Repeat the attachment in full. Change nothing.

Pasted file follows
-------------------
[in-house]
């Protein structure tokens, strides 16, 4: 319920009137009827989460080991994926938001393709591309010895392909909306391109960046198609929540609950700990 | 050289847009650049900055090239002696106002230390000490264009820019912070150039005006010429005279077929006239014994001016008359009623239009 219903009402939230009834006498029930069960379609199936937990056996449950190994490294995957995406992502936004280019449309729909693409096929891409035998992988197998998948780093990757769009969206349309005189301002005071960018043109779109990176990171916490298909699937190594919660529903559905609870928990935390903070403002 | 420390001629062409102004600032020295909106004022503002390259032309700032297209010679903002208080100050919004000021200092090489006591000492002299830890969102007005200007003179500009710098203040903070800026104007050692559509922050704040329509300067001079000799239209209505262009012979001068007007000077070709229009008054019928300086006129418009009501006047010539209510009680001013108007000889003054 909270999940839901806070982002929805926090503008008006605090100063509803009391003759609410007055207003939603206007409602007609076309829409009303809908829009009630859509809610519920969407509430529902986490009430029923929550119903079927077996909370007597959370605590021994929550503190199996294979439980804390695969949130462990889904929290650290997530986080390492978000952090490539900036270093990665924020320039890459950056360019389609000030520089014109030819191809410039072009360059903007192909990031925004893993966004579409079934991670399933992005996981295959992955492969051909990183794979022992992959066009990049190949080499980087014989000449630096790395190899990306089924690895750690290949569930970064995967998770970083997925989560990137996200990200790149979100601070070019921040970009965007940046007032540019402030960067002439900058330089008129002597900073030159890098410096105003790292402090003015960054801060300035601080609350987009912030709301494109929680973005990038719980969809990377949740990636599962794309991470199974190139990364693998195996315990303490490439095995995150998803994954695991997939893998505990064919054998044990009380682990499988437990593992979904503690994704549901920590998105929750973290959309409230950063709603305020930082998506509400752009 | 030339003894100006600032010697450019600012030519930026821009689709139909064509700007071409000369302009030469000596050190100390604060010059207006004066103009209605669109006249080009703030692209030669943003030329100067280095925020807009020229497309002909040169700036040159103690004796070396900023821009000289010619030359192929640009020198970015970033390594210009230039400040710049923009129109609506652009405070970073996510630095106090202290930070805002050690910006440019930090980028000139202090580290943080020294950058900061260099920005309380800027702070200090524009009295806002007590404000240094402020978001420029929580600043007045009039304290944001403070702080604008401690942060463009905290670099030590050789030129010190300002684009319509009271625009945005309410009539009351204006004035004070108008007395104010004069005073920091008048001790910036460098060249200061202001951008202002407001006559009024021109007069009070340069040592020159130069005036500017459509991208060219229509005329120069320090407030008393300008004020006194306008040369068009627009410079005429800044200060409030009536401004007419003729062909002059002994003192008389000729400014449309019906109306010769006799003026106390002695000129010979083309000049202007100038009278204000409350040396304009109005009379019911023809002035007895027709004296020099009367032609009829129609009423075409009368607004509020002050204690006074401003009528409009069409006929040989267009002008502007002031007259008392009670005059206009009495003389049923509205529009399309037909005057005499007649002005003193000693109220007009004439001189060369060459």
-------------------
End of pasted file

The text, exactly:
[in-house]
């Protein structure tokens, strides 16, 4: 319920009137009827989460080991994926938001393709591309010895392909909306391109960046198609929540609950700990 | 050289847009650049900055090239002696106002230390000490264009820019912070150039005006010429005279077929006239014994001016008359009623239009 219903009402939230009834006498029930069960379609199936937990056996449950190994490294995957995406992502936004280019449309729909693409096929891409035998992988197998998948780093990757769009969206349309005189301002005071960018043109779109990176990171916490298909699937190594919660529903559905609870928990935390903070403002 | 420390001629062409102004600032020295909106004022503002390259032309700032297209010679903002208080100050919004000021200092090489006591000492002299830890969102007005200007003179500009710098203040903070800026104007050692559509922050704040329509300067001079000799239209209505262009012979001068007007000077070709229009008054019928300086006129418009009501006047010539209510009680001013108007000889003054 909270999940839901806070982002929805926090503008008006605090100063509803009391003759609410007055207003939603206007409602007609076309829409009303809908829009009630859509809610519920969407509430529902986490009430029923929550119903079927077996909370007597959370605590021994929550503190199996294979439980804390695969949130462990889904929290650290997530986080390492978000952090490539900036270093990665924020320039890459950056360019389609000030520089014109030819191809410039072009360059903007192909990031925004893993966004579409079934991670399933992005996981295959992955492969051909990183794979022992992959066009990049190949080499980087014989000449630096790395190899990306089924690895750690290949569930970064995967998770970083997925989560990137996200990200790149979100601070070019921040970009965007940046007032540019402030960067002439900058330089008129002597900073030159890098410096105003790292402090003015960054801060300035601080609350987009912030709301494109929680973005990038719980969809990377949740990636599962794309991470199974190139990364693998195996315990303490490439095995995150998803994954695991997939893998505990064919054998044990009380682990499988437990593992979904503690994704549901920590998105929750973290959309409230950063709603305020930082998506509400752009 | 030339003894100006600032010697450019600012030519930026821009689709139909064509700007071409000369302009030469000596050190100390604060010059207006004066103009209605669109006249080009703030692209030669943003030329100067280095925020807009020229497309002909040169700036040159103690004796070396900023821009000289010619030359192929640009020198970015970033390594210009230039400040710049923009129109609506652009405070970073996510630095106090202290930070805002050690910006440019930090980028000139202090580290943080020294950058900061260099920005309380800027702070200090524009009295806002007590404000240094402020978001420029929580600043007045009039304290944001403070702080604008401690942060463009905290670099030590050789030129010190300002684009319509009271625009945005309410009539009351204006004035004070108008007395104010004069005073920091008048001790910036460098060249200061202001951008202002407001006559009024021109007069009070340069040592020159130069005036500017459509991208060219229509005329120069320090407030008393300008004020006194306008040369068009627009410079005429800044200060409030009536401004007419003729062909002059002994003192008389000729400014449309019906109306010769006799003026106390002695000129010979083309000049202007100038009278204000409350040396304009109005009379019911023809002035007895027709004296020099009367032609009829129609009423075409009368607004509020002050204690006074401003009528409009069409006929040989267009002008502007002031007259008392009670005059206009009495003389049923509205529009399309037909005057005499007649002005003193000693109220007009004439001189060369060459």